It’s been just over 3 months since my life-changing journey. Despite my rapid healing process – a recovery I would not have achieved without the undying support of my close circle of friends and family, I’d be lying if there weren’t a few hiccups along the way.
One of the most difficult challenges I faced a few weeks after my surgery: relearning how to chew. An ingrained, simple and day-to-day function we seemingly take for granted, attempting to chew my first few pieces of penne pasta was nothing short of hilariously challenging; a strange, bizarre experience to say the least. I often felt like a small child stuck in a continuous cycle of trying and failing. After being bound to a soft foods only diet for as long as 2 months post-surgery, prior to an already arduous all-liquid diet for my first 3 weeks, I became more and more anxious to properly chew anything beyond a bowl of rice or soft cooked vegetables. However, this sense of overprotectiveness over my own healing body, which developed into a subconscious fear and resilience to push myself back to normal eating habits, soon resulted in yet another, unexpected hurdle. Once I started noticing a stiffness within my jaw muscles, I first thought it might have developed from the pressure of the rubber bands I wear each night to help stabilize my bite. However, as the stiffness increased, I was left with nothing other than to see my surgeon for an emergency appointment. Subsequently, my surgeon instantly diagnosed me with TMD. Also known as temporomandibular joint dysfunction, this resulting diagnosis became a consequence more painful than the surgery itself. A condition that is classified by the malfunction, and consecutive pain, of the jaw muscles, my stiffness became so severe that it particularly affected the lower right side of my face to an incredibly uncomfortable degree. Needless to say, I was pretty intimidated by, and frankly quite scared, of the severity of this underlying issue. However, I was luckily comforted by the fact that TMD is not only a common issue amongst a plethora of adults, but that this issue could be treated by a specialized physiotherapist who will use weekly, individual jaw exercises.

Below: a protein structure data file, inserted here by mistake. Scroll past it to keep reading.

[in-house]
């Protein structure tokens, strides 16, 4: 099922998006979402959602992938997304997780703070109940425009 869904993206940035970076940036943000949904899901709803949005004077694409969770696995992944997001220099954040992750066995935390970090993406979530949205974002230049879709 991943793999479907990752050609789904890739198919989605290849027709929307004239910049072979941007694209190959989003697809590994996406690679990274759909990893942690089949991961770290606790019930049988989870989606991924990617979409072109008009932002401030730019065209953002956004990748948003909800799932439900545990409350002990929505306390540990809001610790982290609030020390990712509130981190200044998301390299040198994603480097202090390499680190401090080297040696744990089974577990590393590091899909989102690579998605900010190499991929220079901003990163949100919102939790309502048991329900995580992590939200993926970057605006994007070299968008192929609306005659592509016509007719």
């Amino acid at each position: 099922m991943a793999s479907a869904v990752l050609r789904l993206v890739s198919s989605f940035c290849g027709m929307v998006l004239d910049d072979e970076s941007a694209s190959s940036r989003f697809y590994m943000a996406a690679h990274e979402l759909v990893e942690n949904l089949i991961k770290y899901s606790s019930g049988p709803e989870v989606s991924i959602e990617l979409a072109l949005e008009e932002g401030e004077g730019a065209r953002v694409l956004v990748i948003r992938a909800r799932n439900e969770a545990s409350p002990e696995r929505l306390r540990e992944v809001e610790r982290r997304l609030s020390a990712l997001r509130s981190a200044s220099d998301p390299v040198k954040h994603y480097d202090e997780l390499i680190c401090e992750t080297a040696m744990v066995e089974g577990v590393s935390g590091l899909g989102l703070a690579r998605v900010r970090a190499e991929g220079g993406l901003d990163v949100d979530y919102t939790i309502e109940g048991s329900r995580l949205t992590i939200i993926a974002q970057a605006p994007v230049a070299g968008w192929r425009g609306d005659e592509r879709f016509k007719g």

Upon meeting my physiotherapist, I quickly grew to love her hopeful nature and persona, as she oozed positivity and confidence as she explained her techniques with tactile precision. Despite her kindness, however, these very exercises turned out to be the most physically painful experience I’ve ever had to endure, point-blank. From twitching and turning my jaw, to pressing and pulling my facial muscles with utmost force, every exercise left me with tears streaming down my face. Regardless, I knew I had to pull through and go into each session knowing that every week it’ll get better. And eventually, it did. Two months after my surgery, I was not only free to resume a normal eating habit, but my stiffness and jaw muscle pain has become nothing more than a distant memory. While I still see my physiotherapist on a weekly basis prior to heading back to Queen Mary, I’m hopeful that I have overcome the worst challenges of my orthognathic recovery. Not only am I looking forward to a painless life of normality and confidence, but I couldn’t be more grateful for everyone who has joined and supported me throughout my my journey.